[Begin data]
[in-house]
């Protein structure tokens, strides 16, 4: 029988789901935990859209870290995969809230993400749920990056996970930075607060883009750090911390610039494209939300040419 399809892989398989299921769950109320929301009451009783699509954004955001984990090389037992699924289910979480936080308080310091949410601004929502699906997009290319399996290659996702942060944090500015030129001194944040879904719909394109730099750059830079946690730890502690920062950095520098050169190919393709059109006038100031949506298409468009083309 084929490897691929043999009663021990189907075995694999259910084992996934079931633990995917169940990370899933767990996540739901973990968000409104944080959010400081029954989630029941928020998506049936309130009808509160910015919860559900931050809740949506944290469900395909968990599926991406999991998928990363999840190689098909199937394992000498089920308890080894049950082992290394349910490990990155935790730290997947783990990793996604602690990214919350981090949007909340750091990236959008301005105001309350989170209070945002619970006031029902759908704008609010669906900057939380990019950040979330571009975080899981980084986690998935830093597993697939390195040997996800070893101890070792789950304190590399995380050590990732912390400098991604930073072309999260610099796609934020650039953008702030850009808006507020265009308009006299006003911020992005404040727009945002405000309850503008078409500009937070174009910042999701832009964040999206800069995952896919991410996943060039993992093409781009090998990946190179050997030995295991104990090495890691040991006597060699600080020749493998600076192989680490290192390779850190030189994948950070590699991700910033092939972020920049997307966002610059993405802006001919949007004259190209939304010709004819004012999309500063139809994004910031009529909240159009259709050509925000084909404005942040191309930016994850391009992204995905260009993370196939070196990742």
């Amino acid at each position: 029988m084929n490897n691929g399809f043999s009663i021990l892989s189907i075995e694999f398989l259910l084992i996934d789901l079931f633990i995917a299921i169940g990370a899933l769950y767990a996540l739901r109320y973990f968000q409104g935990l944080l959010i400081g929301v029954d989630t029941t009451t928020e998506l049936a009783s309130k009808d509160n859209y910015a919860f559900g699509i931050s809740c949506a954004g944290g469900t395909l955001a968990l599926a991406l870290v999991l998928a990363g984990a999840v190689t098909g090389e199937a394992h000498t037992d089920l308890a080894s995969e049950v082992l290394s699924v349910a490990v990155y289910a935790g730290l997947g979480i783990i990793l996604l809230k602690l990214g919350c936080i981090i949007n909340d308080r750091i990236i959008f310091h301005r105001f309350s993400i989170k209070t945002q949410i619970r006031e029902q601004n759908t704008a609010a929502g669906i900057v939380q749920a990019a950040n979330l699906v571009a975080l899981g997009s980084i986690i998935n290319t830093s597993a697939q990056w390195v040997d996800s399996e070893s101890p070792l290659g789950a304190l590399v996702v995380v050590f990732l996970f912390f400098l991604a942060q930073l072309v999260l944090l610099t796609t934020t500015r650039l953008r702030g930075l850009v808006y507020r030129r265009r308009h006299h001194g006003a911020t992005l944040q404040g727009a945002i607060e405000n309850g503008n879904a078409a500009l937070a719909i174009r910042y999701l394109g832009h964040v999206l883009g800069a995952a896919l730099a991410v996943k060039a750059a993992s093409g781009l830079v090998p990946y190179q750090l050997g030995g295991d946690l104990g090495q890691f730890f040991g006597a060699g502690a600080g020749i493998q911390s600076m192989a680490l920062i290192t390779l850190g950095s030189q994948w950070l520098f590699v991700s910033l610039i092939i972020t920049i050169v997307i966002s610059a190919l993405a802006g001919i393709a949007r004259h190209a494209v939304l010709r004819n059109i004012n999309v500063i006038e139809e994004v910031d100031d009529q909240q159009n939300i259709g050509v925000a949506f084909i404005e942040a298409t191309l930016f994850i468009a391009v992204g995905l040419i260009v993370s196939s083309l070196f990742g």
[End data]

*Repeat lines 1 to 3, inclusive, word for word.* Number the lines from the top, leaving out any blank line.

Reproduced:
[in-house]
């Protein structure tokens, strides 16, 4: 029988789901935990859209870290995969809230993400749920990056996970930075607060883009750090911390610039494209939300040419 399809892989398989299921769950109320929301009451009783699509954004955001984990090389037992699924289910979480936080308080310091949410601004929502699906997009290319399996290659996702942060944090500015030129001194944040879904719909394109730099750059830079946690730890502690920062950095520098050169190919393709059109006038100031949506298409468009083309 084929490897691929043999009663021990189907075995694999259910084992996934079931633990995917169940990370899933767990996540739901973990968000409104944080959010400081029954989630029941928020998506049936309130009808509160910015919860559900931050809740949506944290469900395909968990599926991406999991998928990363999840190689098909199937394992000498089920308890080894049950082992290394349910490990990155935790730290997947783990990793996604602690990214919350981090949007909340750091990236959008301005105001309350989170209070945002619970006031029902759908704008609010669906900057939380990019950040979330571009975080899981980084986690998935830093597993697939390195040997996800070893101890070792789950304190590399995380050590990732912390400098991604930073072309999260610099796609934020650039953008702030850009808006507020265009308009006299006003911020992005404040727009945002405000309850503008078409500009937070174009910042999701832009964040999206800069995952896919991410996943060039993992093409781009090998990946190179050997030995295991104990090495890691040991006597060699600080020749493998600076192989680490290192390779850190030189994948950070590699991700910033092939972020920049997307966002610059993405802006001919949007004259190209939304010709004819004012999309500063139809994004910031009529909240159009259709050509925000084909404005942040191309930016994850391009992204995905260009993370196939070196990742």
């Amino acid at each position: 029988m084929n490897n691929g399809f043999s009663i021990l892989s189907i075995e694999f398989l259910l084992i996934d789901l079931f633990i995917a299921i169940g990370a899933l769950y767990a996540l739901r109320y973990f968000q409104g935990l944080l959010i400081g929301v029954d989630t029941t009451t928020e998506l049936a009783s309130k009808d509160n859209y910015a919860f559900g699509i931050s809740c949506a954004g944290g469900t395909l955001a968990l599926a991406l870290v999991l998928a990363g984990a999840v190689t098909g090389e199937a394992h000498t037992d089920l308890a080894s995969e049950v082992l290394s699924v349910a490990v990155y289910a935790g730290l997947g979480i783990i990793l996604l809230k602690l990214g919350c936080i981090i949007n909340d308080r750091i990236i959008f310091h301005r105001f309350s993400i989170k209070t945002q949410i619970r006031e029902q601004n759908t704008a609010a929502g669906i900057v939380q749920a990019a950040n979330l699906v571009a975080l899981g997009s980084i986690i998935n290319t830093s597993a697939q990056w390195v040997d996800s399996e070893s101890p070792l290659g789950a304190l590399v996702v995380v050590f990732l996970f912390f400098l991604a942060q930073l072309v999260l944090l610099t796609t934020t500015r650039l953008r702030g930075l850009v808006y507020r030129r265009r308009h006299h001194g006003a911020t992005l944040q404040g727009a945002i607060e405000n309850g503008n879904a078409a500009l937070a719909i174009r910042y999701l394109g832009h964040v999206l883009g800069a995952a896919l730099a991410v996943k060039a750059a993992s093409g781009l830079v090998p990946y190179q750090l050997g030995g295991d946690l104990g090495q890691f730890f040991g006597a060699g502690a600080g020749i493998q911390s600076m192989a680490l920062i290192t390779l850190g950095s030189q994948w950070l520098f590699v991700s910033l610039i092939i972020t920049i050169v997307i966002s610059a190919l993405a802006g001919i393709a949007r004259h190209a494209v939304l010709r004819n059109i004012n999309v500063i006038e139809e994004v910031d100031d009529q909240q159009n939300i259709g050509v925000a949506f084909i404005e942040a298409t191309l930016f994850i468009a391009v992204g995905l040419i260009v993370s196939s083309l070196f990742g």